For your information, each Site Map has a list of the article titles and a list of video presentations. By clicking on the title of the article in my Site, the article will open on Second Chance to Live. By clicking on the video presentation title in my Site Map for my Video Presentations the video presentation will open on my You Tube channel.

My articles and video presentations can be used in support groups to generate discussion. My only requirement – if the articles are copied and passed out to participants – is that my Resource Box is included at the bottom of each article that is handed out. Here is a copy of my Resource Box:


Resource Box


Craig J. Phillips MRC, BA is the creator and author of Second Chance to Live. Second Chance to Live presents topics to encourage, motivate, empower and provide hope to the reader to live life on life’s terms. Our circumstances are not meant to keep us down, but they are meant to build us up! Please visit Mr. Phillips’ web address at For an in-depth view of his process, please read his About Page. All material presented on Second Chance to Live is copyright and cannot be, copied, reproduced, or distributed in any way without the express, written consent of Craig J. Phillips, MRC, BA Creative Commons Attribution-NonCommercial-NoDerivs CC BY-NC-ND


7) Craig- some are born with challenges and some are involved in events (such as a car crash) that result in major challenges. What do you see as the differences between the two?


Life is interesting. Many things are out of our control; however in my experience as a master’s level rehabilitation counselor and through my personal experience, I believe events occur to teach us lessons that we would not otherwise be able to learn. I believe that any event that occurred or occurs in our lives is merely a switch on the railroad of life. The event or switch, points us off into a direction that we may not otherwise travel.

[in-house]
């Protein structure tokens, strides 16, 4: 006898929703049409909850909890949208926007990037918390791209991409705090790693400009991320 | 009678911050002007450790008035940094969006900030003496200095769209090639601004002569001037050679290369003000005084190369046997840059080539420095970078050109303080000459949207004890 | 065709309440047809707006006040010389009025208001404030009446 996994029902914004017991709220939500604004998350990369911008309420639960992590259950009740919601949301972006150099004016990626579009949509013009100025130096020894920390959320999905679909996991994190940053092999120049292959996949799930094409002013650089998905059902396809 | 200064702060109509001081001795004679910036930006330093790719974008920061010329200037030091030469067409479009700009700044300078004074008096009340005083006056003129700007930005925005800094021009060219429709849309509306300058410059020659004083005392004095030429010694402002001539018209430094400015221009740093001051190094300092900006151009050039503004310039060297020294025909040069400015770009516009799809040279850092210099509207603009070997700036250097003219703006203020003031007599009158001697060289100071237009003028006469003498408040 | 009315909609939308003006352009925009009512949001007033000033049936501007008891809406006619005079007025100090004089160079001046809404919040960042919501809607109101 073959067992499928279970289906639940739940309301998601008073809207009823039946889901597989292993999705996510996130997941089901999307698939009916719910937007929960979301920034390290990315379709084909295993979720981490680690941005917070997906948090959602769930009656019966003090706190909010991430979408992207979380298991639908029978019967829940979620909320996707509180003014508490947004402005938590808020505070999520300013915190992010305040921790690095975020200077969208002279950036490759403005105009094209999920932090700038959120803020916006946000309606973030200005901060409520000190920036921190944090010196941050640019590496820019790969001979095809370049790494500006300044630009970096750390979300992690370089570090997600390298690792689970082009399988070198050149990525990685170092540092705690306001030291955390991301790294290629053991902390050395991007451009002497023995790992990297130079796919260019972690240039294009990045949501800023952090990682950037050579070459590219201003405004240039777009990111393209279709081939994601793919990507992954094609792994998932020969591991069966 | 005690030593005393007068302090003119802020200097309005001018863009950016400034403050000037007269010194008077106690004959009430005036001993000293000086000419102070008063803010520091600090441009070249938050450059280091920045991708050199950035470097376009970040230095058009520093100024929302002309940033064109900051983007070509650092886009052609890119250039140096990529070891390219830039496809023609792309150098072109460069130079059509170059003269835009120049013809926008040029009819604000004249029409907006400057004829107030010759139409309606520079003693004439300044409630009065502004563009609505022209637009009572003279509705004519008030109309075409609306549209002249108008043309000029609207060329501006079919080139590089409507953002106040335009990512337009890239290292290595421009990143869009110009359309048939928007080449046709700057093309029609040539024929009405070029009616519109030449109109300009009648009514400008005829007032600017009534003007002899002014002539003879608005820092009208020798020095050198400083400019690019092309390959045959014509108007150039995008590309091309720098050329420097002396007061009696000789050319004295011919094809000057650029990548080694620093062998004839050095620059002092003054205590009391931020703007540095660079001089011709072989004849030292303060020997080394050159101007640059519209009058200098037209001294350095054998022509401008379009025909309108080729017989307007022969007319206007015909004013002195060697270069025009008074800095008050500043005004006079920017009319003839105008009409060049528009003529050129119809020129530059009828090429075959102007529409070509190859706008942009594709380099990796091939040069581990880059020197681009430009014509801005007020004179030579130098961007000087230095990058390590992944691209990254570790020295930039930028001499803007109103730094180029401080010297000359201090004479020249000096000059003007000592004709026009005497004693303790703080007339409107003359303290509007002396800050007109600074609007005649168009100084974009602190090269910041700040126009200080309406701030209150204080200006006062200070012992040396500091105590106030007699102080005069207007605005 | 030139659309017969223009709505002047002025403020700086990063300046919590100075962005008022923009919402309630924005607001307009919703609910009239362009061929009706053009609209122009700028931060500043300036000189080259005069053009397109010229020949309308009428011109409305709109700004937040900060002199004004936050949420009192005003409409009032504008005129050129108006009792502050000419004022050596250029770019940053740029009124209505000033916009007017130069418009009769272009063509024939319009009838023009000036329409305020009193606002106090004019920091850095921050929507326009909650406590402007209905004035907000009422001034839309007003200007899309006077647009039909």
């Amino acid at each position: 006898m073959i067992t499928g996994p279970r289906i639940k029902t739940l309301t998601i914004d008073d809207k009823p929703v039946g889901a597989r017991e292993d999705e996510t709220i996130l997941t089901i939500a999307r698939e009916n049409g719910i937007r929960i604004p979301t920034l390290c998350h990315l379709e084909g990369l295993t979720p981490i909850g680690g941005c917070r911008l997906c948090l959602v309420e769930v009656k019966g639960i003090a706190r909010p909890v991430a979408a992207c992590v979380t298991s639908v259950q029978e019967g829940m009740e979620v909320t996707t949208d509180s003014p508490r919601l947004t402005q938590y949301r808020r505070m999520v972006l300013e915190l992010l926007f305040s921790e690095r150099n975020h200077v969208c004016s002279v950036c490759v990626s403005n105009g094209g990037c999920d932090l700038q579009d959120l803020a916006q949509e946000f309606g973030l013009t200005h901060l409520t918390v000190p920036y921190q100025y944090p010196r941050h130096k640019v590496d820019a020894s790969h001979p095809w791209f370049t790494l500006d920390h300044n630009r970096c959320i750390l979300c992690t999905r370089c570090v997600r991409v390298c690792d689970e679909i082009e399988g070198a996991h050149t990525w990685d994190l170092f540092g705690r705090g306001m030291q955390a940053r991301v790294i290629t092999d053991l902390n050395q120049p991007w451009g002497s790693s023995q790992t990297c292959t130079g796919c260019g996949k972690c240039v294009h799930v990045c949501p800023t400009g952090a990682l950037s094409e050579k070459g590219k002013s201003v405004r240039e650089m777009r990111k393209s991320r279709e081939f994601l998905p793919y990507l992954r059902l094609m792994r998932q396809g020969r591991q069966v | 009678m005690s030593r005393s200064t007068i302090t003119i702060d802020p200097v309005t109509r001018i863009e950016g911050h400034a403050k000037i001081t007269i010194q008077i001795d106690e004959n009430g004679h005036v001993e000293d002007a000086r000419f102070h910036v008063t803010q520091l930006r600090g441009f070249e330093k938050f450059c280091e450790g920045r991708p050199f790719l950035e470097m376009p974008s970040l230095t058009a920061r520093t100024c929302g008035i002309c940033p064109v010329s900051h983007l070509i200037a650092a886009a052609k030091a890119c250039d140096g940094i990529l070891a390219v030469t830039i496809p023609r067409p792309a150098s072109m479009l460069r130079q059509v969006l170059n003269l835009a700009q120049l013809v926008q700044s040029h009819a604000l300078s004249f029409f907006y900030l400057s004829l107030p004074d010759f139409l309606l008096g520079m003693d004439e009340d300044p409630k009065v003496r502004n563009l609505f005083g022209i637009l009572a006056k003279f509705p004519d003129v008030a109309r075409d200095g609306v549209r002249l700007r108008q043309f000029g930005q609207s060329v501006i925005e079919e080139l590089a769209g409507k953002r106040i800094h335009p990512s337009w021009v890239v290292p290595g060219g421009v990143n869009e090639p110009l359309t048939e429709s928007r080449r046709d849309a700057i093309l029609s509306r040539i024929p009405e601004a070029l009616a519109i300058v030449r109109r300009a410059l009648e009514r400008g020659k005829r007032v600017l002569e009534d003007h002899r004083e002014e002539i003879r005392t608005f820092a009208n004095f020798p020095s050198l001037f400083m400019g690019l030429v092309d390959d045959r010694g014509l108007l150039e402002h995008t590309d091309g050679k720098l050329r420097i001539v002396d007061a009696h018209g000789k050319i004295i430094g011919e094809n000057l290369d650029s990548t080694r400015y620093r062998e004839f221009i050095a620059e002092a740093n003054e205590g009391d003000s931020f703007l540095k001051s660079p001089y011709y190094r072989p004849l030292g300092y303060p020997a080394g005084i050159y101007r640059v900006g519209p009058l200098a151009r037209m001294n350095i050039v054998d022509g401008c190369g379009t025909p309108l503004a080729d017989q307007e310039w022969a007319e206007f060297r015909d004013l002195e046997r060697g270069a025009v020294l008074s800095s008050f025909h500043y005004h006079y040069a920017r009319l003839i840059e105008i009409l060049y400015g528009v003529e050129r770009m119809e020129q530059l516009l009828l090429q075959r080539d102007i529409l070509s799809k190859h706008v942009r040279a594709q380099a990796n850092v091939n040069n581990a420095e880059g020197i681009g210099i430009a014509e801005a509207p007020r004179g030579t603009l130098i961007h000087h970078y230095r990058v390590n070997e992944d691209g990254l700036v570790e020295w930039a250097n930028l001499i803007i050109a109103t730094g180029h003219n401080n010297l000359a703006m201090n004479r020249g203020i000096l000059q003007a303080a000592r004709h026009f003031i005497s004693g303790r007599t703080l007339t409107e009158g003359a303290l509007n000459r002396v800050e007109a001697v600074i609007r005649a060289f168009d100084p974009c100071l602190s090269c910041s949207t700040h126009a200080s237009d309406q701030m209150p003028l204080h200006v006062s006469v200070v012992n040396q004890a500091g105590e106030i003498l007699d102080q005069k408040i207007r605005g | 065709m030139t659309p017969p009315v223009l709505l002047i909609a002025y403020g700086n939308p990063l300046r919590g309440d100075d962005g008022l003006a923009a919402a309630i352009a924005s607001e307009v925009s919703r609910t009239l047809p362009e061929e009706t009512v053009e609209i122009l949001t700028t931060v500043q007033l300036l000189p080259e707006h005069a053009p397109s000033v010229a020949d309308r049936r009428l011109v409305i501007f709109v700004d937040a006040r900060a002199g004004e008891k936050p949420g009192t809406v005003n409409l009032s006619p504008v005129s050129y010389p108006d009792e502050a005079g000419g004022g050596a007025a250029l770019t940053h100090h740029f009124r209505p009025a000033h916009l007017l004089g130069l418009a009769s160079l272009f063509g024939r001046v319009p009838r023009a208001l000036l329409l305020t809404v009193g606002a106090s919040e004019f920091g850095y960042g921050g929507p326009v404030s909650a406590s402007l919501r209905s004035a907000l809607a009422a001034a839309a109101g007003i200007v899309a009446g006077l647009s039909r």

I believe that regardless of how our bodies, minds or environments may change I believe our passions do not change. The way in which we may use our passions may change, but our gifts; talents and abilities do not change. As in my experience, I discovered that I could not do some things, but I am learning how to use my gifts, talents and abilities in ways that work for me. With that being said, I would encourage anyone facing challenges to not give up. Learn how to grow where you are planted.


Learn how to use your passions – through your gifts, talents and abilities –in ways that work for you. They will lead you in the direction of your destiny, one ingredient and one piece at a time. I wrote an article in 2007, in which I share this thinking. Here is the link to the article

  1. Following your bliss…regardless


8) What have I neglected to ask?


In April 2013, I presented at a workshop in Anchorage, Alaska with the Alaskan Peer Support Consortium Alaska Peer Partnership Conference and then in May 2013 in a workshop at conference, Embracing Life and Living Well after Traumatic Brain Injury Conference in Seattle, Washington with the University of Washington


I believe that the message that I share with in Second Chance to Liveis universal – one of hope. I believe the information and message that I share can benefit anyone – regardless of the type of adversity that they may be experiencing in their lives.


What I seek to share is hope in the face of any adversity – regardless of the cause and effect of that adversity. I have learned what I have as a result of living with a traumatic brain injury and an invisible disability for the past 46 years. I believe what I have learned can be applied universally.


I look forward to being of service through Second Chance to Live. Please let me know how I may be of service to you. Here is my email address: